Kwaidan – ‘Impala’ [Review]

Another Andre Foisy project named after another non-genre horror film, Kwaidan is the result of adding a third and losing a decade, where Foisy joins Mike Weis and Neil Jendon, projecting the ethereal and organic in contrast to the speculative and synthetic of the recently-reviewed Eolomea tape (where Foisy partners with David Reed).  Working to enclose rather than expand the sonic space, the single track of ‘Impala’ is dynamic yet cohesive, crowded like entrails by the insertion of the extra man into the performative cavity; whether referencing the sedan or the animal, it’s the same difference of organic solidarity and essence (though I guess the former implies room for passengers, these are better likened to parasites in the gut of this platonic ideal form).  What stands out across the session is the discrete pebbling of Weis’ percussion – not all that different from his regular contributions as a member of Zelienople, but in this context it becomes the grain of old-growth dance and literature, the fog (ironically, given the ghostly theme) of electronic effects lifted; similarly, guitars are amplified clean, wistful as Roy Montgomery or Steven R. Smith or Loren Connors, making little allegories from the struggle inherent in every guitar chord.  Synthesizers are cinematic, dressing environments more mental than physical, but brutally earnest, apropos of nothing fantastic (again, at least, in comparison to the epic ascension of Eolomea) but compelling as an exceptional instance.  The overall effect is not far from a Godspeed track less the conductor-pundit’s heavy hand.  100 copies on yellow cassettes.  An auspicious first release for this new label.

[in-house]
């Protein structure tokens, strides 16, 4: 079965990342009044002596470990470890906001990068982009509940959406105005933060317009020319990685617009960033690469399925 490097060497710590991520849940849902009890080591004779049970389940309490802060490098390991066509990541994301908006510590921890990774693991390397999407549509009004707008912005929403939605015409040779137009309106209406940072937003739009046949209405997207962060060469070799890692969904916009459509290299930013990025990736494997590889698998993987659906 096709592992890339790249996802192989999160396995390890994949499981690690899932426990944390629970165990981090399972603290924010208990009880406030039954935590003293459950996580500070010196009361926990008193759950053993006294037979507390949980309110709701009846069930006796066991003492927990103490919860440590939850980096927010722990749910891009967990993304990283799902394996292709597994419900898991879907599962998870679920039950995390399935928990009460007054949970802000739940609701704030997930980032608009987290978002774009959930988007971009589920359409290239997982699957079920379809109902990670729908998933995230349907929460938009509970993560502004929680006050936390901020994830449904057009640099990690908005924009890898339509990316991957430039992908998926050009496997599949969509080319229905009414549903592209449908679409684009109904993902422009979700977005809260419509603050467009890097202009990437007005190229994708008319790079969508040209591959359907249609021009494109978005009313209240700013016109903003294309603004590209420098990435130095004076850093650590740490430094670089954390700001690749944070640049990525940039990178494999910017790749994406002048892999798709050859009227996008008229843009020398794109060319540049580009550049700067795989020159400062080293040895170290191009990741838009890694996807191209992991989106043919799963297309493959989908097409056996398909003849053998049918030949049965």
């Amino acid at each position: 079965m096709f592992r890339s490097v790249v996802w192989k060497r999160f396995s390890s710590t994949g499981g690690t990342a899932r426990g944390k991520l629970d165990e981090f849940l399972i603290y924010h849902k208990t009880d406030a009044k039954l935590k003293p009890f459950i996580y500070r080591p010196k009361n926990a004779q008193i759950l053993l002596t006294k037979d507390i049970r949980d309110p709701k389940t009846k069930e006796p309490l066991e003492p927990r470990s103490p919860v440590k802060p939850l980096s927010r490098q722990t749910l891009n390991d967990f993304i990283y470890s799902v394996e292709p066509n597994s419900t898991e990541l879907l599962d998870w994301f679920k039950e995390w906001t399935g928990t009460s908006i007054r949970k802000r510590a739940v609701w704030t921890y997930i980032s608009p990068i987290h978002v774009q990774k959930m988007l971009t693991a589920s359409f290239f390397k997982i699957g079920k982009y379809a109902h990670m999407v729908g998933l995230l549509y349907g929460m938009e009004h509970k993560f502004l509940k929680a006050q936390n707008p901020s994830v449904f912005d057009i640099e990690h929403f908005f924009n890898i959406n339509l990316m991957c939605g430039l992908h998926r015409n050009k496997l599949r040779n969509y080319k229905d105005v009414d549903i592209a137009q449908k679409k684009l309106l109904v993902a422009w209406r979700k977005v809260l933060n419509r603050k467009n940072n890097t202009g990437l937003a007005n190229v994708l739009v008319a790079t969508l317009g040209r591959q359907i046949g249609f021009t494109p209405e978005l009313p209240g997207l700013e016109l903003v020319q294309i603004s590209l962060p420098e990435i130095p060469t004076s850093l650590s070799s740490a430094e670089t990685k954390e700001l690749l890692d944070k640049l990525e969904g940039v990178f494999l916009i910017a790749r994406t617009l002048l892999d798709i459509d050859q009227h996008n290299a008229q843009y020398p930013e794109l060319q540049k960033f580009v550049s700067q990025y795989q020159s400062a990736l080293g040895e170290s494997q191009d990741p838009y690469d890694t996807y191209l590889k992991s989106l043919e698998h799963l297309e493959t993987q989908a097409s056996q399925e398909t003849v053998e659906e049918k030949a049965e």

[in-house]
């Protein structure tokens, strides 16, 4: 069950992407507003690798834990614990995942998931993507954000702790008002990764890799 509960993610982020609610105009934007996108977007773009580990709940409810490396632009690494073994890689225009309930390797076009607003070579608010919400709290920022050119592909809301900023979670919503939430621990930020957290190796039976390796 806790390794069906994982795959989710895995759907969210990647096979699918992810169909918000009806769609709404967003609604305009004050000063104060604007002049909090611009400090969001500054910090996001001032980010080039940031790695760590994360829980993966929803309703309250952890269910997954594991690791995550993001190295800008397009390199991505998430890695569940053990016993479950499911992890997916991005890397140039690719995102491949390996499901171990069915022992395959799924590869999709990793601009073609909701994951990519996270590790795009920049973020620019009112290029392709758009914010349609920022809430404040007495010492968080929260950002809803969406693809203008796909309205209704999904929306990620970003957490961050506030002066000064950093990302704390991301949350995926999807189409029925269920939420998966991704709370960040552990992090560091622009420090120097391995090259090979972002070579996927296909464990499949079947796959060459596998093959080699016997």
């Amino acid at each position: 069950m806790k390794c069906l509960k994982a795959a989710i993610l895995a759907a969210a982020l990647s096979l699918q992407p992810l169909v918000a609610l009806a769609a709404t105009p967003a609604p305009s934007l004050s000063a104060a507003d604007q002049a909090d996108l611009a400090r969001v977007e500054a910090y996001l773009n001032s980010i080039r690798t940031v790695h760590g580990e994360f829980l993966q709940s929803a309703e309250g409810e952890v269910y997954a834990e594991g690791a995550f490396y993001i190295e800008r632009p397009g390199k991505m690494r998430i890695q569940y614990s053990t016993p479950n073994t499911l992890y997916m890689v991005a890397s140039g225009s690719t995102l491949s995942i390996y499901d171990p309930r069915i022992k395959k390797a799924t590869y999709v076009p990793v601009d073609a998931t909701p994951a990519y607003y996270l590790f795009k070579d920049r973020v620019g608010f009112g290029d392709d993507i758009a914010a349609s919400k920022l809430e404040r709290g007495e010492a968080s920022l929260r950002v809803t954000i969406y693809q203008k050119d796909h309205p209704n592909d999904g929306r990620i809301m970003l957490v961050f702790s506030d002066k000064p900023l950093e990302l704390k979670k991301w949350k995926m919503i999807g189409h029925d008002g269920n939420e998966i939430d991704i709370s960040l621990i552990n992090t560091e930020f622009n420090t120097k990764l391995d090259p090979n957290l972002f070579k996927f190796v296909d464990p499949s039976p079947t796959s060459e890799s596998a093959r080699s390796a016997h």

Accidental Guest

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